The nationwide experiment will initially include around 100,000 volunteers.
Applications for Phase 1 and 2 human studies in Germany frequently lack sufficient information about an intervention’s efficacy in animal experiments, according to a new study.
April 5, 2018|
ISTOCK, FOTOGRAFIXXRecent applications for human clinical trials submitted to ethical review boards in Germany are sorely lacking in preclinical evidence from high-quality animal experiments on the proposed treatment. According to a study published today (April 5) in PLOS Biology, more than 95 percent of the preclinical work cited by 109 clinical trial proposals lacked the hallmarks of best practices, such as randomization or blinding.
“This is incredibly alarming,” Shai Silberberg, director of research quality at the National Institute of Neurological Disorders and Stroke in Bethesda, Maryland, tells Science. The study “shows that decision-makers for ethics related to clinical trials don’t get the information they really need to evaluate those preclinical trials.”
Nevertheless, the studies were approved. The authors examined clinical trials submitted to and approved by institutional review boards at three German biomedical institutions between 2010 and 2016. These 109 proposals included 708 preclinical efficacy studies.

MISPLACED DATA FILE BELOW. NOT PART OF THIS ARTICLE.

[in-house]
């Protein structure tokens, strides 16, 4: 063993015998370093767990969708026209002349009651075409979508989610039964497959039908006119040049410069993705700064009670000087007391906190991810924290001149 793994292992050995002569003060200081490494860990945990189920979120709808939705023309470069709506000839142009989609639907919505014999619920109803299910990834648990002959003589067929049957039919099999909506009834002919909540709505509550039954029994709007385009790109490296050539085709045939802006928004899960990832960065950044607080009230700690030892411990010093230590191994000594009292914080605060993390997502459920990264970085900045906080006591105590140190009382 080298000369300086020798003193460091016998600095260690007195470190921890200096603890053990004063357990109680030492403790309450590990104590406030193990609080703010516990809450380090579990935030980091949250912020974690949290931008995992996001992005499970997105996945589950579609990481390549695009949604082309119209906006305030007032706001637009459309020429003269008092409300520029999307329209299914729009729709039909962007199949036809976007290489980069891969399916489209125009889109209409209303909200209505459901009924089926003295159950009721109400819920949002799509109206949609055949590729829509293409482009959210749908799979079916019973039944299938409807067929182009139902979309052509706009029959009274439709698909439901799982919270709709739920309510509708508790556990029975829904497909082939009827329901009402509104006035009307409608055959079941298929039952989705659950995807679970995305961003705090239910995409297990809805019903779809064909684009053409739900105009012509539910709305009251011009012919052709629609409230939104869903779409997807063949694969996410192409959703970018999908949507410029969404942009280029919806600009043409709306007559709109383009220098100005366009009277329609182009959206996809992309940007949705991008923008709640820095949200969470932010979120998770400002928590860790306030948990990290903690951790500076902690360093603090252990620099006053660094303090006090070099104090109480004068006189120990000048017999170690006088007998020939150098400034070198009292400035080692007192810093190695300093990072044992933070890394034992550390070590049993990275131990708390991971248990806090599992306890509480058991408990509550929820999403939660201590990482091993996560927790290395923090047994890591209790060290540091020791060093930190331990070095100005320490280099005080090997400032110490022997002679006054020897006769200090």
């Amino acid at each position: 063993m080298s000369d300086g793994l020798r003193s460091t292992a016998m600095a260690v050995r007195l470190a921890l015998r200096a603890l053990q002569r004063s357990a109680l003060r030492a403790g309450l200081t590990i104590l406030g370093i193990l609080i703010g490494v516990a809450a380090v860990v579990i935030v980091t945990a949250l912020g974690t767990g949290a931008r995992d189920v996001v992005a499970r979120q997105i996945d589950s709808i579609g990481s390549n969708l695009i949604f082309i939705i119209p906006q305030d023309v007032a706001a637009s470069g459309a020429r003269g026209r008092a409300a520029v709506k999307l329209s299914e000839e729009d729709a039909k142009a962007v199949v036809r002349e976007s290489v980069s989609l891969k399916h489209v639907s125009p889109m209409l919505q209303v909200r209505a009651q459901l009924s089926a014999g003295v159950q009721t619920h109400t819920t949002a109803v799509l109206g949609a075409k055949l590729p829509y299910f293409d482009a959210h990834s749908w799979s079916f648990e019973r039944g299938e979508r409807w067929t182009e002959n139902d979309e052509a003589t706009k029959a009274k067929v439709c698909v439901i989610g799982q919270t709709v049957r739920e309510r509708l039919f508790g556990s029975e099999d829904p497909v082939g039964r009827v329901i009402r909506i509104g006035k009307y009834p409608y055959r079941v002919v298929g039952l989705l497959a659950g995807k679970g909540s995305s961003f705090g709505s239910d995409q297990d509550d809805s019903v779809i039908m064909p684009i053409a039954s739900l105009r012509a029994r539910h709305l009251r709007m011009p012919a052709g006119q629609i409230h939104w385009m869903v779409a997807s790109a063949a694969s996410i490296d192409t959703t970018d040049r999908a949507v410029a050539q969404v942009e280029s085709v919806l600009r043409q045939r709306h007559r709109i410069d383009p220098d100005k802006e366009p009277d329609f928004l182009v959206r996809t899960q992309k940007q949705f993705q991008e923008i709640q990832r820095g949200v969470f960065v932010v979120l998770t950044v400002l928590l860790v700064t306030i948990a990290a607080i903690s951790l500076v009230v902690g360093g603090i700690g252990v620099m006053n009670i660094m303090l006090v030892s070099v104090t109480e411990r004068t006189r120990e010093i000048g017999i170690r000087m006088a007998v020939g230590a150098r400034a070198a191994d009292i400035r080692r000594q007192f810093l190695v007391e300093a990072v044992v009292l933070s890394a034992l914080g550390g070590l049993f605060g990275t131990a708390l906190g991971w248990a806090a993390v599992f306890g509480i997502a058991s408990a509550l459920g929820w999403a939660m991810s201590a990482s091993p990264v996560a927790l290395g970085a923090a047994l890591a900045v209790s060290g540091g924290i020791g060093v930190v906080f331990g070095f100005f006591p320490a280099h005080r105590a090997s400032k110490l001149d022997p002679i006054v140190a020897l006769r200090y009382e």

The research team found that the vast majority of the preclinical work—89 percent—was not published in a peer-reviewed journal. Furthermore, 82 percent reported only positive findings.
“With a median group size of 8 animals, these studies had limited ability to measure treatment effects precisely. Chance alone should have resulted in more studies being negative—the imbalance strongly suggests publication bias,” study coauthor Susanne Wieschowski, a postdoc at Hannover Medical School in Germany, says in a press release.
According to Science, Wieschowski and colleagues suspect the situation is similar in other countries.
April 7, 2018
It is so refreshing to read that Hannover Medical School (MHH) is so concerned about patient safety these days. It was not always the case. Their current adjunct professor Paolo Macchiarini is infamous for his trachea transplants, into which MHH was involved. Back in those days, preclinical animal tests were not deemed as importnant. Macchiarini's doctorate student Philipp Jungebluth received his MD degree from MHH, his thesis describing the first trachea transplant from 2008 (the graft was prepared by Jungebluth in a Bristol veterinary lab) was exempt from investigation by rector's decree just last year.
And then of course there was outsourcing of clinical tests of heart valves to Moldova.